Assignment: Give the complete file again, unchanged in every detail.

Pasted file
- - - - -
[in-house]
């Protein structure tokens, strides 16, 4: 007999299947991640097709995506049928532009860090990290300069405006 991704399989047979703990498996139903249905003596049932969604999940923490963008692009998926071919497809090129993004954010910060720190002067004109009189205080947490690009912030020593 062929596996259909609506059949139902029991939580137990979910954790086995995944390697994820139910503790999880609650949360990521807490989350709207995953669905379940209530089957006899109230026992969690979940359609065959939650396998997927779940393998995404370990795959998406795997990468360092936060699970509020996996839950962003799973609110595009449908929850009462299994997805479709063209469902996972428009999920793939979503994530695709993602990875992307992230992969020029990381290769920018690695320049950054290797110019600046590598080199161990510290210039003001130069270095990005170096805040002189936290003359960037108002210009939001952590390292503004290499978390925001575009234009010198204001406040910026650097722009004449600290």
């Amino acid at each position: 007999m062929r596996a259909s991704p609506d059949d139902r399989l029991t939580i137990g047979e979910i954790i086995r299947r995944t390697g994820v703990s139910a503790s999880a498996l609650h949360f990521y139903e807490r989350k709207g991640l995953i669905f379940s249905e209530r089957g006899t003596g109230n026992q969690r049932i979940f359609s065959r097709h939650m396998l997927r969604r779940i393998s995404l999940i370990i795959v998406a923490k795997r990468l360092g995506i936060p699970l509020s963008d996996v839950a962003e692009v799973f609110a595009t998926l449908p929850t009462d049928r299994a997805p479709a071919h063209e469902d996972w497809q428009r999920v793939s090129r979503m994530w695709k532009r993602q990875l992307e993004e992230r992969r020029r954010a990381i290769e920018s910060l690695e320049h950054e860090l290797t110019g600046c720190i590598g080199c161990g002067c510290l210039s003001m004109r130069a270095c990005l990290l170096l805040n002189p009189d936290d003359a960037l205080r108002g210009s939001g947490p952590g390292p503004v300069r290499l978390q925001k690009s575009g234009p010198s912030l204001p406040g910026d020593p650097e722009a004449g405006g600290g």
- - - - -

[in-house]
């Protein structure tokens, strides 16, 4: 007999299947991640097709995506049928532009860090990290300069405006 991704399989047979703990498996139903249905003596049932969604999940923490963008692009998926071919497809090129993004954010910060720190002067004109009189205080947490690009912030020593 062929596996259909609506059949139902029991939580137990979910954790086995995944390697994820139910503790999880609650949360990521807490989350709207995953669905379940209530089957006899109230026992969690979940359609065959939650396998997927779940393998995404370990795959998406795997990468360092936060699970509020996996839950962003799973609110595009449908929850009462299994997805479709063209469902996972428009999920793939979503994530695709993602990875992307992230992969020029990381290769920018690695320049950054290797110019600046590598080199161990510290210039003001130069270095990005170096805040002189936290003359960037108002210009939001952590390292503004290499978390925001575009234009010198204001406040910026650097722009004449600290």
């Amino acid at each position: 007999m062929r596996a259909s991704p609506d059949d139902r399989l029991t939580i137990g047979e979910i954790i086995r299947r995944t390697g994820v703990s139910a503790s999880a498996l609650h949360f990521y139903e807490r989350k709207g991640l995953i669905f379940s249905e209530r089957g006899t003596g109230n026992q969690r049932i979940f359609s065959r097709h939650m396998l997927r969604r779940i393998s995404l999940i370990i795959v998406a923490k795997r990468l360092g995506i936060p699970l509020s963008d996996v839950a962003e692009v799973f609110a595009t998926l449908p929850t009462d049928r299994a997805p479709a071919h063209e469902d996972w497809q428009r999920v793939s090129r979503m994530w695709k532009r993602q990875l992307e993004e992230r992969r020029r954010a990381i290769e920018s910060l690695e320049h950054e860090l290797t110019g600046c720190i590598g080199c161990g002067c510290l210039s003001m004109r130069a270095c990005l990290l170096l805040n002189p009189d936290d003359a960037l205080r108002g210009s939001g947490p952590g390292p503004v300069r290499l978390q925001k690009s575009g234009p010198s912030l204001p406040g910026d020593p650097e722009a004449g405006g600290g």